OCTOBER IS DOMESTIC VIOLENCE AWARENESS MONTH. PLEASE REMEMBER THAT THESE VICTIMS DID NOT ASK TO BE ABUSED. REMEMBER TOO THAT DOMESTIC VIOLENCE IS A FAMILY DISEASE AND A SYSTEMIC PROBLEM IN OUR NATION AND IN OUR WORLD.

MY ROAD TO DAMASCUS

Paul on the Road to DamascusI regard everything as loss because of the surpassing value of knowing Christ Jesus my Lord. Philippians 3:8

 

The Apostle Paul could have been ashamed of the life he led before he met Christ. After Jesus’ miraculous deeds on earth, Paul stood on the sidelines and watched Jerusalem’s religious authorities stone Stephen, an avid follower of Christ (Acts 7:58). As a devout Jew, Paul believed Jesus was a fraud. He made it his mission to eradicate as many followers of Jesus’ way as he could. Acts 9:1 finds Paul “still breathing threats and murder against the disciples of the Lord.” But Jesus surprised him on the road to Damascus (Acts 9:3-9) and Paul was never the same. At first, many of Christ’s followers rejected Paul, not believing that he had indeed been converted. Eventually, Paul was able to convince other followers of Christ’s way of his own conversion, and he became one of the fiercest advocates for the advance of the early church. He travelled extensively, and eventually told the citizens of Philippi, “For (Christ’s) sake I have suffered the loss of all things, and I regard them as rubbish, in order that I may gain Christ” (Philippians 3:8).

 

Because of the dramatic way in which I came to accept Jesus Christ as my Savior and Lord, I have often compared myself to Paul. While I could never have been accused of “breathing threats and murder against the disciples of the Lord” in my former life, I was quite jaded about the very existence of God. I grew up in a time when women were becoming “liberated,” and for me that meant no one was in charge of me! I had developed an attitude that I was the captain of my life, and whatever I chose to say, do or think was perfectly fine. The only problem was that I was never happy in that state of mind. When God literally sent a bolt of lightning down onto my “road to Damascus,” In love and mercy, God pursued me relentlessly until I finally reached the end of my very dismal existence and laid down my life for Him. I can say with Paul that my former life was “rubbish” compared to the joy and peace I now have every day, thanks to my living Lord.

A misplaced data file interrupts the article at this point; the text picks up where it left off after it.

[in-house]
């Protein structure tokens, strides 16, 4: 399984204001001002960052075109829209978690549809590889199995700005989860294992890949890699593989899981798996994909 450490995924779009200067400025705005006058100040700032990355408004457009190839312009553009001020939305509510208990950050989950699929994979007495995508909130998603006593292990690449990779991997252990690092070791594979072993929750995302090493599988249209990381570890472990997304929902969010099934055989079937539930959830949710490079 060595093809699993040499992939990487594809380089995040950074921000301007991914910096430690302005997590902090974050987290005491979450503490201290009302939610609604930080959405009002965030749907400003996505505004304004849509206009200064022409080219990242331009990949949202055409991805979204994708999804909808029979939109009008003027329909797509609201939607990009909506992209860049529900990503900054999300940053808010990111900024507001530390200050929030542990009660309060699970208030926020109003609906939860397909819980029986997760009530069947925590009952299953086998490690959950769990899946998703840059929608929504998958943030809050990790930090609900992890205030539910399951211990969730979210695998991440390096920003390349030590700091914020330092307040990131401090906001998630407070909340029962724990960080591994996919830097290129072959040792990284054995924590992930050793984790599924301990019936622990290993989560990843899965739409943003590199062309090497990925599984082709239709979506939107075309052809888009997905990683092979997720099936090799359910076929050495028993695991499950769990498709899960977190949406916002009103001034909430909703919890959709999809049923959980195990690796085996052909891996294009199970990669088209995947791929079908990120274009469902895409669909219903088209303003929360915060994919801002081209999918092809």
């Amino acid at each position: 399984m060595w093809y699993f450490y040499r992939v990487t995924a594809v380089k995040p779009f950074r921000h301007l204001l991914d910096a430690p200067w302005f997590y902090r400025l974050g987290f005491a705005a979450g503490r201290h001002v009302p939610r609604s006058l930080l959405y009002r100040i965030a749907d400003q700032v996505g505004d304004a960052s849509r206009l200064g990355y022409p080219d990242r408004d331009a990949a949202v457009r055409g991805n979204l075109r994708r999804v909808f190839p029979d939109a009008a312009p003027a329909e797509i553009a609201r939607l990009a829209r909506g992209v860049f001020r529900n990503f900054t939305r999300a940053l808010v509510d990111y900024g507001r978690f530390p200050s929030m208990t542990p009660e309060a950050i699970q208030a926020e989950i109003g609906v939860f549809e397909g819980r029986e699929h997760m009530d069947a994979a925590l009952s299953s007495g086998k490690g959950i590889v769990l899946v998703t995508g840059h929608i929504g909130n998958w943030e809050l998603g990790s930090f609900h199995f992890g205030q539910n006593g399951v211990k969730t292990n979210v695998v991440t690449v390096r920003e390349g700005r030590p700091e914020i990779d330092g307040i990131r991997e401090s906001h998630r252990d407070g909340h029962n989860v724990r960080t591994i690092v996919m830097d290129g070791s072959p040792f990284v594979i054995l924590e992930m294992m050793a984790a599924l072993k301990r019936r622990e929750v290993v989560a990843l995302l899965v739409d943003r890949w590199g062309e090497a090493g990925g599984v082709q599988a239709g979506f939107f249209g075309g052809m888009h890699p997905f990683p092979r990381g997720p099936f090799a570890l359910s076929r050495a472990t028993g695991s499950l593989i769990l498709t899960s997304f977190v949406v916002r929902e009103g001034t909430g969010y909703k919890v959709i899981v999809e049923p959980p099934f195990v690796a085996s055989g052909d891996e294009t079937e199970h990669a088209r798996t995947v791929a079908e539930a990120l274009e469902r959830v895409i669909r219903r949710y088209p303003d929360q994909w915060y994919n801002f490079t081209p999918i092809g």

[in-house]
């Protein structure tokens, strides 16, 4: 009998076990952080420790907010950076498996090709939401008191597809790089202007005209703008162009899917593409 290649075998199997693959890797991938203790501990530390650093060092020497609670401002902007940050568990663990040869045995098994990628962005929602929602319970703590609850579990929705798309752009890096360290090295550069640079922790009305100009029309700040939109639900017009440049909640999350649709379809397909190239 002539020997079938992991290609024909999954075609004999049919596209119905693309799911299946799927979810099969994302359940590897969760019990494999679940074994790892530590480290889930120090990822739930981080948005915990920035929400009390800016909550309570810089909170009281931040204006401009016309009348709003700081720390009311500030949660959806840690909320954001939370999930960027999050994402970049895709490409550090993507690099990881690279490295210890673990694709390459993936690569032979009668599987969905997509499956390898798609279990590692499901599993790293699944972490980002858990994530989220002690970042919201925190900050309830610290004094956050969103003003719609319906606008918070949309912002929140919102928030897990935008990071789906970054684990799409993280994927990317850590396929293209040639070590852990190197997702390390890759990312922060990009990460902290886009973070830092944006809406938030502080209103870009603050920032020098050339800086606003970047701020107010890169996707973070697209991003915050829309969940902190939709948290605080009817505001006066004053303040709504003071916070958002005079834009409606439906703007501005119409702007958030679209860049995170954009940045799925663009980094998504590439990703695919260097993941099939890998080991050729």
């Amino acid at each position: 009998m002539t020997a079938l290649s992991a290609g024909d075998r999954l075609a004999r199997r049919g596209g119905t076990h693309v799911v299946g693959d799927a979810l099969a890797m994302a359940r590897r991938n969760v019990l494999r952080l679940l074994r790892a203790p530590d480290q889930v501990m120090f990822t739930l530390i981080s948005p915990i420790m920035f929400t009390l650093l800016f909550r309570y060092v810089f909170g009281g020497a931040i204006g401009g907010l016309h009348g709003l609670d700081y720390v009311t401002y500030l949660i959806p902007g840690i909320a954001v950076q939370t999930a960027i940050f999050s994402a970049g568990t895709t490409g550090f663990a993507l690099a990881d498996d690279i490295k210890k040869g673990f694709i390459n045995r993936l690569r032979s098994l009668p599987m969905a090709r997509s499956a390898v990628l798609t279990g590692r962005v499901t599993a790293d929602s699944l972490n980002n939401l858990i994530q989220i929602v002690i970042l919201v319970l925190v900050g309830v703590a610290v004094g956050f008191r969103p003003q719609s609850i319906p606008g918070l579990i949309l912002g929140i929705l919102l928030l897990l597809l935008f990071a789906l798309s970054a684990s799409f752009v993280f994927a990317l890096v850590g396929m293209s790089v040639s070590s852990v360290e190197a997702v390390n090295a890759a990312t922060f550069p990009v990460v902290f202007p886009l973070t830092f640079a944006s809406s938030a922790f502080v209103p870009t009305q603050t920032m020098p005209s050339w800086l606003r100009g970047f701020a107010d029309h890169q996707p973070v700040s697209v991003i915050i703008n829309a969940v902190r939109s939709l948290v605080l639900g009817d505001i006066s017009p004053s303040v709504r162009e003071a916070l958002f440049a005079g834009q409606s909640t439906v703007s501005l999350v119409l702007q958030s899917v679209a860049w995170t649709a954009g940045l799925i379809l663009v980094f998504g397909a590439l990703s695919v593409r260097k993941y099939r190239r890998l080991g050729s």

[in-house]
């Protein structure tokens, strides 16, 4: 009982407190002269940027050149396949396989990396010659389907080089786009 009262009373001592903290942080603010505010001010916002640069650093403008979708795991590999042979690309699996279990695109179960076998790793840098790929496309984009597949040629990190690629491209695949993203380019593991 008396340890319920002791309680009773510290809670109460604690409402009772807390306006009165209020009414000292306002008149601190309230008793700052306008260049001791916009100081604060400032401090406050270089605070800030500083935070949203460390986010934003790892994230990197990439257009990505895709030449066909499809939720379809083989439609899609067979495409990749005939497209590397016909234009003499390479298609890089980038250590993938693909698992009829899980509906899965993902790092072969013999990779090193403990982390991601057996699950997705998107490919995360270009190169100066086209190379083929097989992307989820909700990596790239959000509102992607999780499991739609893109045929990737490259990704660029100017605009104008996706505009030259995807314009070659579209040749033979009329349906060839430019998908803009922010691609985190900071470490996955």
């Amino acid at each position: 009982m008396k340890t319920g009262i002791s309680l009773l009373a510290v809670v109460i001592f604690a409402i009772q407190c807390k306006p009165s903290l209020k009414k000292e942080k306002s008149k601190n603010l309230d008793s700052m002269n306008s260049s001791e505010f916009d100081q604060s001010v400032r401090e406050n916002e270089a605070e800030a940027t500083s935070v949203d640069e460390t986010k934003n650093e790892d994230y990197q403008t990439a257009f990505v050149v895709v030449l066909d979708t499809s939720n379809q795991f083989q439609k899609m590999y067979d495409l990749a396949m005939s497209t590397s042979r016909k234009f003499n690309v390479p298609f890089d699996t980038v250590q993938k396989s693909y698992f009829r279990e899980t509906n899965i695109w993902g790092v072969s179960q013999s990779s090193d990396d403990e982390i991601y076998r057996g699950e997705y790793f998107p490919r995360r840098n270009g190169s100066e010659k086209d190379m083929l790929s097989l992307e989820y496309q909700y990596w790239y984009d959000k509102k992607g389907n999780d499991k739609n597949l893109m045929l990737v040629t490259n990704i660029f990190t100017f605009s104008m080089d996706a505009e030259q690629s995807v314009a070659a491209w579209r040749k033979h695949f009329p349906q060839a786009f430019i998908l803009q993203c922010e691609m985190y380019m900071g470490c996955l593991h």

Praise You, Lord, for redeeming me as Your child! Amen

 

Both candid and humorous, insightful and ponderous, Meg Blaine Corrigan’s memoir, Then I Am Strong: Moving From My Mother’s Daughter to God’s Child, takes the reader through her chaotic childhood with an alcoholic mother and enabling father to a violent assault that nearly ended her life. She populates her tale with vivid descriptions of her parents, other influential adults, the attacker, and her disastrous first marriage. But this story has a happy ending, when Meg finds solace in a God she didn’t think she’d ever believe in, when He gently helps her heal from her past lives and move into the best times of her life. Meg has also written a novel, Perils of a Polynesian Percussionist, about said first marriage, as well as a Christian devotional, Saints With Slingshots: Daily Devotions for the Slightly Tarnished But Perpetually Forgiven Christian, comprised of blogs from this site. Stay tuned for sequels to her last two books! All of her works may be purchased through her website, www.MegCorrigan.com or from www.amazon.com .

TELL ME A STORY

Jesus Telling a StoryHe replied, “God has granted you to know the meaning of these parables, for they tell a great deal about the Kingdom of God.” Luke 8:10

 

In November 1969, a minor miracle occurred on the American Public Broadcasting Service when Sesame Street debuted. Creators Joan Ganz Cooney and Lloyd Morrisett teamed up with puppeteer Jim Henson and a host of producers and writers to create a new type of children’s television show with educational goals and a curriculum.  Henson’s “Muppets,” as they are called, interact with each other and with human actors to convey learning concepts that prepare very young children for school—particularly children from low-income families. Techniques such as song, repetition, and humor were used, and almost immediately, educators and social scientists began weighing in on what methods would improve the children’s educational experience. Social competence, tolerance of diversity, and nonaggressive ways of resolving conflict were introduced. And later, some real-life crises like the September 11th terrorist attacks and Hurricane Katrina were addressed. It was clear to the creators, researchers, critics, and the children themselves that the story lines on Sesame Street gained kids’ attention and taught them not just how to learn, but how to cope with and solve life issues.